On closer inspection it became obvious.
The fox had not been dancing alone. The Queen of Winter, who loved him so, had frozen the pond especially to dance with her russet darling. In a moment of careless abandon she discarded her crown in the garden. It has begun to melt.
They danced again on the pond the next night, beneath a sky clear of all but stars, and then she gave her rust red lover the gift of a lapwing.
He left the wrapping in the lane, still soft, beaded with frozen tears.
Again she gave him the feast of a warm bird to slake his appetite grown fierce by dancing.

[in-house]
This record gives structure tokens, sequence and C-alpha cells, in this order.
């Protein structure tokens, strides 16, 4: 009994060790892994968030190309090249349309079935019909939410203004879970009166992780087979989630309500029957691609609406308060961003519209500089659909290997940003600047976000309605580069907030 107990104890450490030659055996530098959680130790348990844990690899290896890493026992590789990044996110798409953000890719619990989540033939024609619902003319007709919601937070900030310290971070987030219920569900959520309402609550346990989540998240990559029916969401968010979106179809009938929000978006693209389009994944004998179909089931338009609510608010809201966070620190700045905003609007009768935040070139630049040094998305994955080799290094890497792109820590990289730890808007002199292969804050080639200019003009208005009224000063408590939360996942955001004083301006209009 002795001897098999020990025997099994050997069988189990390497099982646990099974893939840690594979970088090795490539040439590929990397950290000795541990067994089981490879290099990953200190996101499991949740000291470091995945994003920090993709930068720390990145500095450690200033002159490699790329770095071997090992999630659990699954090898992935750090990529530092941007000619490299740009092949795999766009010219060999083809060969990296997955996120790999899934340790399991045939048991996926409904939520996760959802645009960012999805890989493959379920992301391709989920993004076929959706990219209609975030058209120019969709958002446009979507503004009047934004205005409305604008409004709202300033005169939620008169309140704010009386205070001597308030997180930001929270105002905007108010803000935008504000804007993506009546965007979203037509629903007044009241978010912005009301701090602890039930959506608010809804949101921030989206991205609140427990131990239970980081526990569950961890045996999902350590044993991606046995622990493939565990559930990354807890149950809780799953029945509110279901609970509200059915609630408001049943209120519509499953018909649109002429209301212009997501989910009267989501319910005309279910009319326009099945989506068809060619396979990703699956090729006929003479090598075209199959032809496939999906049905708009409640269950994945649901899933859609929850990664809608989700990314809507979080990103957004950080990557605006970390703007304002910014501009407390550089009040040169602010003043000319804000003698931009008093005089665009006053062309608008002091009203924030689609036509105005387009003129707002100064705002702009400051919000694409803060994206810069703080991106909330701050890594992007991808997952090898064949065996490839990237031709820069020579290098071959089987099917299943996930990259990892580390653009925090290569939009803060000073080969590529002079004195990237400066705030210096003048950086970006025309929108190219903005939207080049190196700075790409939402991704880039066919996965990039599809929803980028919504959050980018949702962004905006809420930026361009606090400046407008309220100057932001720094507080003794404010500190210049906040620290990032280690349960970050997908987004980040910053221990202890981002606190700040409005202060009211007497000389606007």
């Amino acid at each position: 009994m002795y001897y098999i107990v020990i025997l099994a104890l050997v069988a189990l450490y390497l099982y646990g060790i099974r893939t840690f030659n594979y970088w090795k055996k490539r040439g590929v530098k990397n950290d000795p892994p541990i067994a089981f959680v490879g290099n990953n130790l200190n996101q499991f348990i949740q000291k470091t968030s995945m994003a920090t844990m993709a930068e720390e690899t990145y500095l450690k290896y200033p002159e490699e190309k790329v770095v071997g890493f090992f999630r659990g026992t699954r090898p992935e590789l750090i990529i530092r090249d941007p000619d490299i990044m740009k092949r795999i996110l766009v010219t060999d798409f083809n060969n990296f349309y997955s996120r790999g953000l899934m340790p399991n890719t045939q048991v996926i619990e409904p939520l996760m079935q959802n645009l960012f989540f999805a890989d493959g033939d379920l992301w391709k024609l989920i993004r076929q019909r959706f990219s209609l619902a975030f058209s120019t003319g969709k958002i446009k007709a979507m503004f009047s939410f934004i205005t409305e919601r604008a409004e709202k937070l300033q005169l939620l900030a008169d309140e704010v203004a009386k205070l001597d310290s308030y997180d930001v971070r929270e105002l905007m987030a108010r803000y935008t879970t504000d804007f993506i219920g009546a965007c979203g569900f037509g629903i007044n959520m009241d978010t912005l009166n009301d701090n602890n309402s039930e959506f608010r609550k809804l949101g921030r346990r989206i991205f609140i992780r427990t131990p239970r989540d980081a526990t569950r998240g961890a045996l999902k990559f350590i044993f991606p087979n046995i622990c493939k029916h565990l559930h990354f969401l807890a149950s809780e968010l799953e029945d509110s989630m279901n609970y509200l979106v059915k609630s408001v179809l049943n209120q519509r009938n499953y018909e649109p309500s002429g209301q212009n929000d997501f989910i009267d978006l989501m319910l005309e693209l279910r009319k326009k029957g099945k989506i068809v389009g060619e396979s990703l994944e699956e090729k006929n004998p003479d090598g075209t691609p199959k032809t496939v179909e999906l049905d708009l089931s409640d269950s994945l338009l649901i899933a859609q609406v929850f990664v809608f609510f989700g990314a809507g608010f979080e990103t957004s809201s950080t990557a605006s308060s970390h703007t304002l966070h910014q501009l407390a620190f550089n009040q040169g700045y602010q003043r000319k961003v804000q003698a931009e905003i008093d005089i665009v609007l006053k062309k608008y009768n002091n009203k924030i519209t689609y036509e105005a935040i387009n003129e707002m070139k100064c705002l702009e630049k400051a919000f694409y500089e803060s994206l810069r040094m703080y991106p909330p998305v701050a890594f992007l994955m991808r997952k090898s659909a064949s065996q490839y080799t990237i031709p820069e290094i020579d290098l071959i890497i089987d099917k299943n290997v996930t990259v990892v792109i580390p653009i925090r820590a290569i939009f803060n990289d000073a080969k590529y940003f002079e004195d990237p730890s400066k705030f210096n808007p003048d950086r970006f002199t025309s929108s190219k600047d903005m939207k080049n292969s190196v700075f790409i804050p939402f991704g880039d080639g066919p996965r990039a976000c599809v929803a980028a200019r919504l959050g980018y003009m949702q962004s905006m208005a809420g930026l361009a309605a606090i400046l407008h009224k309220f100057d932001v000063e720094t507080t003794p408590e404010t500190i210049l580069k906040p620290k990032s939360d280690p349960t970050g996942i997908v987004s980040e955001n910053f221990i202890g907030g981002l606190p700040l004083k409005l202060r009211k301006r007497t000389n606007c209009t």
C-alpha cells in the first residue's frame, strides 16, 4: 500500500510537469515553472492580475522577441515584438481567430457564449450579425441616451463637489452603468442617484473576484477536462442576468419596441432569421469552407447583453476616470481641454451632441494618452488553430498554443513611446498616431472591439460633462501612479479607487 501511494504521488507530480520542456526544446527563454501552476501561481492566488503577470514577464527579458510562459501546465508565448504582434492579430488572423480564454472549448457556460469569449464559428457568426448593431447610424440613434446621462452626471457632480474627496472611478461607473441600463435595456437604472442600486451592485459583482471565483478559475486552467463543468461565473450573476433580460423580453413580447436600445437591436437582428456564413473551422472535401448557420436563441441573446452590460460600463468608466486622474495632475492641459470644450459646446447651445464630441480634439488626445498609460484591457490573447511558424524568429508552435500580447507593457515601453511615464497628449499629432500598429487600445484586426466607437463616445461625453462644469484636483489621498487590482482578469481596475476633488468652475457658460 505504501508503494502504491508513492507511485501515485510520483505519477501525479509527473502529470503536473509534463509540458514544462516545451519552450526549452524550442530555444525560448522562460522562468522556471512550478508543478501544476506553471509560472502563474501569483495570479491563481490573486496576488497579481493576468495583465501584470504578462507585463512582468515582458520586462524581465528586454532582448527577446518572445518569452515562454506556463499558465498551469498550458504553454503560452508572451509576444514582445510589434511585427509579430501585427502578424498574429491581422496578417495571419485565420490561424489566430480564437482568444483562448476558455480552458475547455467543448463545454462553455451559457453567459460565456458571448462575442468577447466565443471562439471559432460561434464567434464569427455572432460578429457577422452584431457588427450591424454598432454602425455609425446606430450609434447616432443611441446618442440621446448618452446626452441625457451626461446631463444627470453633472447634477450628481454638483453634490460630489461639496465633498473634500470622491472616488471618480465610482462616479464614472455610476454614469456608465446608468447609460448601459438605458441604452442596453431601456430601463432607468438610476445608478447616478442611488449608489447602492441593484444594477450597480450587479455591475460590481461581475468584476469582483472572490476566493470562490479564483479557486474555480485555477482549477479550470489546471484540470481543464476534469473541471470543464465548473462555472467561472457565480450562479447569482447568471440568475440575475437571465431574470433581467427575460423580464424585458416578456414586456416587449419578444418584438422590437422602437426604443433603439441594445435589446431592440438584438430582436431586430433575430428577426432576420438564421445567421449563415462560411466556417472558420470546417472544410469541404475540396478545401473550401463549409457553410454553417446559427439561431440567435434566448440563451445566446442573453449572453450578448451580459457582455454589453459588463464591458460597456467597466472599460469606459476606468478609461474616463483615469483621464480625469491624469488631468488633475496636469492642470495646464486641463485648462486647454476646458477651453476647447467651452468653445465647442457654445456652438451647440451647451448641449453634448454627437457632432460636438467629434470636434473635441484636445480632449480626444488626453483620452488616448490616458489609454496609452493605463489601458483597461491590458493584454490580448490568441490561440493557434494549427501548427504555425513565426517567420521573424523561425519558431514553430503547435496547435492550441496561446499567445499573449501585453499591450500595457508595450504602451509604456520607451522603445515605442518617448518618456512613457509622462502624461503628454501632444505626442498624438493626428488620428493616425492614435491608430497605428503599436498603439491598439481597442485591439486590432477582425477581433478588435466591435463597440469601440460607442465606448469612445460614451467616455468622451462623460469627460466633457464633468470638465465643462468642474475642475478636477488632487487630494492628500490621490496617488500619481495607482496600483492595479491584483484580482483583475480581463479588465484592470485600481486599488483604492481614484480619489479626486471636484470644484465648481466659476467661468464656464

And he gave her a crown of tangled feather and winter’s thorns to replace her lost crown of ice. For now the love they both carried for each other had begun to thaw their dancing place. So they curled, tired to dreaming from three nights of passionate revelry, around each other, wrapped in love and russet fur.
(From 2009. A version of this story can be found in the Barefoot Diaries no: 3)